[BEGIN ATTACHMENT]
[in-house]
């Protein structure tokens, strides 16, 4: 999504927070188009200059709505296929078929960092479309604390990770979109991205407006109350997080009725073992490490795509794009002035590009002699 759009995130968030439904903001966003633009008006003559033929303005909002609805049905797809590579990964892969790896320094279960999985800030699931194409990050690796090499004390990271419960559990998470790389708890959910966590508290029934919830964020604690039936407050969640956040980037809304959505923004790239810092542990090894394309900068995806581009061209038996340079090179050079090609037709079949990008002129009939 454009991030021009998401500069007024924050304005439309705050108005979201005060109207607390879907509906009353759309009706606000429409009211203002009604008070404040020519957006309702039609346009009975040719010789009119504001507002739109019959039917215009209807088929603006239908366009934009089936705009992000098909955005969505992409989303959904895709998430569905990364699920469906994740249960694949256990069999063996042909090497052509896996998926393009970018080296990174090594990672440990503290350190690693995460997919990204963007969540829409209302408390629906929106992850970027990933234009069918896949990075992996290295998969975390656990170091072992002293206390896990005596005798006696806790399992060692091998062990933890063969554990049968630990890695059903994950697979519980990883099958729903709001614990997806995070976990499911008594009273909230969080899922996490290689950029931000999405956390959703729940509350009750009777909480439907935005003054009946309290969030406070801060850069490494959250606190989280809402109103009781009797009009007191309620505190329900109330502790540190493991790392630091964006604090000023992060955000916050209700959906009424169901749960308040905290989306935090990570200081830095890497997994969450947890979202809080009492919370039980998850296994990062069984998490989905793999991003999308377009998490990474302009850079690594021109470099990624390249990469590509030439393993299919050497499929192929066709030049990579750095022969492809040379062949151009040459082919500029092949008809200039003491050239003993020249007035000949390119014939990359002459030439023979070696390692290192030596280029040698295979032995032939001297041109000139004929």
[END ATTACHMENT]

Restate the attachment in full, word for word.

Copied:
[in-house]
């Protein structure tokens, strides 16, 4: 999504927070188009200059709505296929078929960092479309604390990770979109991205407006109350997080009725073992490490795509794009002035590009002699 759009995130968030439904903001966003633009008006003559033929303005909002609805049905797809590579990964892969790896320094279960999985800030699931194409990050690796090499004390990271419960559990998470790389708890959910966590508290029934919830964020604690039936407050969640956040980037809304959505923004790239810092542990090894394309900068995806581009061209038996340079090179050079090609037709079949990008002129009939 454009991030021009998401500069007024924050304005439309705050108005979201005060109207607390879907509906009353759309009706606000429409009211203002009604008070404040020519957006309702039609346009009975040719010789009119504001507002739109019959039917215009209807088929603006239908366009934009089936705009992000098909955005969505992409989303959904895709998430569905990364699920469906994740249960694949256990069999063996042909090497052509896996998926393009970018080296990174090594990672440990503290350190690693995460997919990204963007969540829409209302408390629906929106992850970027990933234009069918896949990075992996290295998969975390656990170091072992002293206390896990005596005798006696806790399992060692091998062990933890063969554990049968630990890695059903994950697979519980990883099958729903709001614990997806995070976990499911008594009273909230969080899922996490290689950029931000999405956390959703729940509350009750009777909480439907935005003054009946309290969030406070801060850069490494959250606190989280809402109103009781009797009009007191309620505190329900109330502790540190493991790392630091964006604090000023992060955000916050209700959906009424169901749960308040905290989306935090990570200081830095890497997994969450947890979202809080009492919370039980998850296994990062069984998490989905793999991003999308377009998490990474302009850079690594021109470099990624390249990469590509030439393993299919050497499929192929066709030049990579750095022969492809040379062949151009040459082919500029092949008809200039003491050239003993020249007035000949390119014939990359002459030439023979070696390692290192030596280029040698295979032995032939001297041109000139004929």